by Jason Grote
Six Nights in September
JOSE: My mother said after the ’93 World Trade attack, Mayor Giuliani built a bunker there with a hundred and thirty thousand gallons of oil, which people said Don’t! cuz if something happened again it could blow up and poison all of downtown with PCBs, which he ignored, and which it did. So we moved to Harlem.
—From Dual by Kia Corthron
A perennial New York issue that we can expect to be aware of during the Republican Convention is space, or the lack thereof. As I write this, protesters wrestle with Bloomberg over the right to assemble in Central Park, and we are likely to be exposed to countless other territorial battles. To New Yorkers, this is nothing new. Every day we negotiate the rigid etiquette of rush hour subways, desperately hold on to miniscule apartments, and navigate overburdened roads. But New York has other sides, not as well-advertised, full of creative, flexible uses of space, from stoop-sitting and community gardening to Jamaica Bay Wildlife Refuge or dance floors in Williamsburg lofts.
In September, New Yorkers will get a chance to see another side of the City—six sides of it. Sanctuary Playwrights’ Theatre has assembled six writers (Sheila Callaghan, Kia Cothron, Lisa D’Amour, Sung Rno, Caridad Svich, and myself) and directors (Sarah Benson, Lisa D’Amour again, Lear deBessonet, Kip Fagan, Anne Kauffman, and Liesl Tommy) to create and mount site-specific plays for its "Six Nights" project. Each night one play is "home," while the other five are "guests." For example: Kia Cothron and Liesl Tommy’s project Dual (excerpted above) takes place at Riverbank State Park on the West Side of Manhattan. On their night, all six plays will be performed there. On another night, Sung Rno and Anne Kauffman’s project, Weather, is staged on a rooftop in Greenwich Village, and all six plays will be performed there. And so on.
The project was the brainchild of Sanctuary artistic director Bob Jude Ferrante (himself a playwright). "How will the context be transferred from a home site to a guest site? Each playwright/director team will answer this question and I think the answers will be brilliant," he told me. "Besides the general coolness factor, some things that appeal to me about this project are freedom of motion, a chance to go for something sacred, and a stronger connection between story and reality. And it’s cheaper." Sanctuary will spend the coming weeks assembling permission for the plays to perform in the sites—and preparing for the unpredictable.
KRIS: …David Letterman was a weatherman. Did you know that?
WILL: No. So what?
KRIS: I’m just saying.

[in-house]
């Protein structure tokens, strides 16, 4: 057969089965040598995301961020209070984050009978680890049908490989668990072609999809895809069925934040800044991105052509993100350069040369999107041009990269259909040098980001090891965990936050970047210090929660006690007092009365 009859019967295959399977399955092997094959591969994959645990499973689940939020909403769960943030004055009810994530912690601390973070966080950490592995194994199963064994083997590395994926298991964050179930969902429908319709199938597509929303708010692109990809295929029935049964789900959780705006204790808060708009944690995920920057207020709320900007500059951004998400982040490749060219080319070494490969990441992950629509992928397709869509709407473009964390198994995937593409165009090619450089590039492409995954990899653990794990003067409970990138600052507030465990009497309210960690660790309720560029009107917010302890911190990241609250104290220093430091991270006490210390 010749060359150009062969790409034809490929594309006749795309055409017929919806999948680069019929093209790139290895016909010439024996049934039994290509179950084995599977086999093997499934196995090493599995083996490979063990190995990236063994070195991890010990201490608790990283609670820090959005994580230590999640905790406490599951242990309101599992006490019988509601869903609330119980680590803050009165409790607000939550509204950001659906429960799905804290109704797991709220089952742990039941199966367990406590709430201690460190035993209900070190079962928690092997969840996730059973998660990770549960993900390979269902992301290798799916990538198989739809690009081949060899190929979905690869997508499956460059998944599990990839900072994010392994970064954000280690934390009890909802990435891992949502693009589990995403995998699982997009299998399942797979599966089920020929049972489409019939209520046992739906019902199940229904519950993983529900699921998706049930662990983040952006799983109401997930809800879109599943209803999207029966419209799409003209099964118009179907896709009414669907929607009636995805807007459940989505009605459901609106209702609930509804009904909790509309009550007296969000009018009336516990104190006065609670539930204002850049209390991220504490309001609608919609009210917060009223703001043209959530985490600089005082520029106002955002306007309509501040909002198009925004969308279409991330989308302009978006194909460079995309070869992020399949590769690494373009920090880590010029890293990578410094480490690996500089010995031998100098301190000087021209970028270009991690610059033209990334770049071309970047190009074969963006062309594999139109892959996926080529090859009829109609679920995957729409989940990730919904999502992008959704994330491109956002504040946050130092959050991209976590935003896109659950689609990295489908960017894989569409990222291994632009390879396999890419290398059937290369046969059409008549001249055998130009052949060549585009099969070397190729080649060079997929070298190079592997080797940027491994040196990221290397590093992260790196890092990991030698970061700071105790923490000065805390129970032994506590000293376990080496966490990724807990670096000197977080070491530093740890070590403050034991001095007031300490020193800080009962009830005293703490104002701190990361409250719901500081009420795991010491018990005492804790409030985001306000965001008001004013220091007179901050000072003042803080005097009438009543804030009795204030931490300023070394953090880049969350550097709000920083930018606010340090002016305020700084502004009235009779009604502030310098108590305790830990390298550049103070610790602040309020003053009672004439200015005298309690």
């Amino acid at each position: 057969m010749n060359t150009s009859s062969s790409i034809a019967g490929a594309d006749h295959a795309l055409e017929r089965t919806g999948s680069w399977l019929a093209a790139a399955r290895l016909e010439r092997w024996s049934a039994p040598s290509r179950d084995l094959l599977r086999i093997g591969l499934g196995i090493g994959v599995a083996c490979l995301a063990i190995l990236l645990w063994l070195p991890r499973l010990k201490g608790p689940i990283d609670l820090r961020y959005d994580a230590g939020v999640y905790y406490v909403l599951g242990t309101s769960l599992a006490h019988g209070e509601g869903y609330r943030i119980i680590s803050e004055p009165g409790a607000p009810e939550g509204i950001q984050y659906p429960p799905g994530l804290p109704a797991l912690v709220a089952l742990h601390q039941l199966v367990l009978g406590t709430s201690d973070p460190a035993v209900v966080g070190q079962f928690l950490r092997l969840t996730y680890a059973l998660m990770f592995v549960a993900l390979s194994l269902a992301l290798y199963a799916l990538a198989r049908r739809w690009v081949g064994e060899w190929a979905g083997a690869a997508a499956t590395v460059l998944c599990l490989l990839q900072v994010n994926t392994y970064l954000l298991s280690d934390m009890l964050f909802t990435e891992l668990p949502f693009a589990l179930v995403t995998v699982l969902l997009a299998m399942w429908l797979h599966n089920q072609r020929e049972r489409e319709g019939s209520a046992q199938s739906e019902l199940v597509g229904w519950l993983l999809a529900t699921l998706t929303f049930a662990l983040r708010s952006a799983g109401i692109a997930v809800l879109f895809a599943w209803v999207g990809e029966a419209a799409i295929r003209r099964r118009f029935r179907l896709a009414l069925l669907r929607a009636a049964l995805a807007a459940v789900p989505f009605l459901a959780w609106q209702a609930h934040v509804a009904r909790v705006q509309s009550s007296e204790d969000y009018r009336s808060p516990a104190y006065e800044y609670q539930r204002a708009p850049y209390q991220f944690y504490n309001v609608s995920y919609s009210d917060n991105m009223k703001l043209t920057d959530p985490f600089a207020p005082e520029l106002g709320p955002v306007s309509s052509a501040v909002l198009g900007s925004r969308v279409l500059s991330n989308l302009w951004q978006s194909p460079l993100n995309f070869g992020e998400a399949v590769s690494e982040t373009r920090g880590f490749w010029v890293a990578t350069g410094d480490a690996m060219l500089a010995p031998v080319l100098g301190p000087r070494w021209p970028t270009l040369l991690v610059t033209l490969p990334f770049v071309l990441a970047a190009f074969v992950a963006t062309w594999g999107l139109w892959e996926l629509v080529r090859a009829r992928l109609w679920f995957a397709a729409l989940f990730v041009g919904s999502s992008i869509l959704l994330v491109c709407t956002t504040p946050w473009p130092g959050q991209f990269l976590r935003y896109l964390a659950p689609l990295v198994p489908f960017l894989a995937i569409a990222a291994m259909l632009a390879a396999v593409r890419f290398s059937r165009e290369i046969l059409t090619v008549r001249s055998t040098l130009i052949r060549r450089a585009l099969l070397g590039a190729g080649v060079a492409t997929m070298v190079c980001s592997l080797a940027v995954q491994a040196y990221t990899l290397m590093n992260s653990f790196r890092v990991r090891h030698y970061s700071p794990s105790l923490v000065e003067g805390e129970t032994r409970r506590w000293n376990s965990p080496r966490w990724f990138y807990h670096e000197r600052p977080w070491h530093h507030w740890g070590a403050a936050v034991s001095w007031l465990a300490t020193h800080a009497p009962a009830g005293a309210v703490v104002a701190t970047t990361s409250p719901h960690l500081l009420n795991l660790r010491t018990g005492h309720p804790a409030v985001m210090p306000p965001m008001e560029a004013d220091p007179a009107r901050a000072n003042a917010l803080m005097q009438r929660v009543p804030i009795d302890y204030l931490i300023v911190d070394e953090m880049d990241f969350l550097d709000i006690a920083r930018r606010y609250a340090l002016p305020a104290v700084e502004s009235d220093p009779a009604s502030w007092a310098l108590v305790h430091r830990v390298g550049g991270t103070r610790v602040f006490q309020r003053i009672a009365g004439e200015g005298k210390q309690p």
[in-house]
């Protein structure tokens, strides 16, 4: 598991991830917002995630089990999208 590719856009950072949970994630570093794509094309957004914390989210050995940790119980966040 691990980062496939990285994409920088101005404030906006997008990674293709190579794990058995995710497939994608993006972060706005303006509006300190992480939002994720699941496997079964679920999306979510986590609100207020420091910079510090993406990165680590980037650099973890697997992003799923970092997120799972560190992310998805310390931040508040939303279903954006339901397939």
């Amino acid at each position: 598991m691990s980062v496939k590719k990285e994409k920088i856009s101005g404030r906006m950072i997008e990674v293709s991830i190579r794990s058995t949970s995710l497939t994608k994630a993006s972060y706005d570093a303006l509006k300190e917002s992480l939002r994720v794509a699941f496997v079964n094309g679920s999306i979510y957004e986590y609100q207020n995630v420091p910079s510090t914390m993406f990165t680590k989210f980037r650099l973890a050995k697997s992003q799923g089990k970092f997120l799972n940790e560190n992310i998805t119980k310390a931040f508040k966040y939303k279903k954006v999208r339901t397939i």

WILL: I’m not trying to be David Letterman.
KRIS: I would practice writing backward.
WILL: I think I can do that.
KRIS: You think you do? The interview’s tomorrow. Do you realize how many people are trying out for that job?
WILL: You want me to write backwards?
KRIS: I was just suggesting.
WILL: Here. I’m going to write backwards.
(Will writes backward in the air, in giant letters, "GO TO HELL.")
WILL: See? I can write backwards.
KRIS: "Go to hello?"
WILL: GO TO HELL! I wrote, "Go to Hell."
KRIS: I was joking.
WILL: I need some air.
(He gets up to leave. Stops. Looks at the umbrella.)
WILL (cont’d): What’s the weather like?
KRIS: Ironic as hell.
—From Weather, by Sung Rno
This was a project that I personally couldn’t pass up. Here was a rare opportunity to work with some of New York’s most talented writers and directors—and then there was the location. I have long been obsessed with Roosevelt Island. The Island’s relative isolation, diverse population, and blocky, vaguely Soviet architecture gives it a weird sort of alternate-earth feel, and the Tram from Manhattan is reminiscent of an amusement park ride. But how would a play written for such a unique place play in the other locations? And for that matter, how would five other plays, by playwrights with unmistakably distinctive styles, play there? I spoke to some of the other writers about their inspirations.
"I chose the play first," Lisa D’Amour told me. "In my piece, Stanley Kowalski is searching for Blanche, because he needs really needs to ask her something. He’s been on the road since 1953, but he’s still very hungry and very sexy—that’s part of his personal purgatory. He’s wondering if he can find her in New York." Not every writer has approached the project with a specific mission in mind: "I’m not going to write it yet," Sheila Callaghan told me. "I’m building the piece from scratch within the space I’m writing it for. My play is going to be a direct result of a collaboration with my director and my actors, and my laptop."
Other writers are combining the two approaches, using the City itself for aesthetic effect. Caridad Svich: "My piece has as much to do with interrupted possibility as actual possibility, and I think that is a quality especially true of NYC. I was thinking about Virginia Woolf’s The Waves, and how she was able to capture states of being, how she makes the reader slow down and understand a different way of perceiving the world."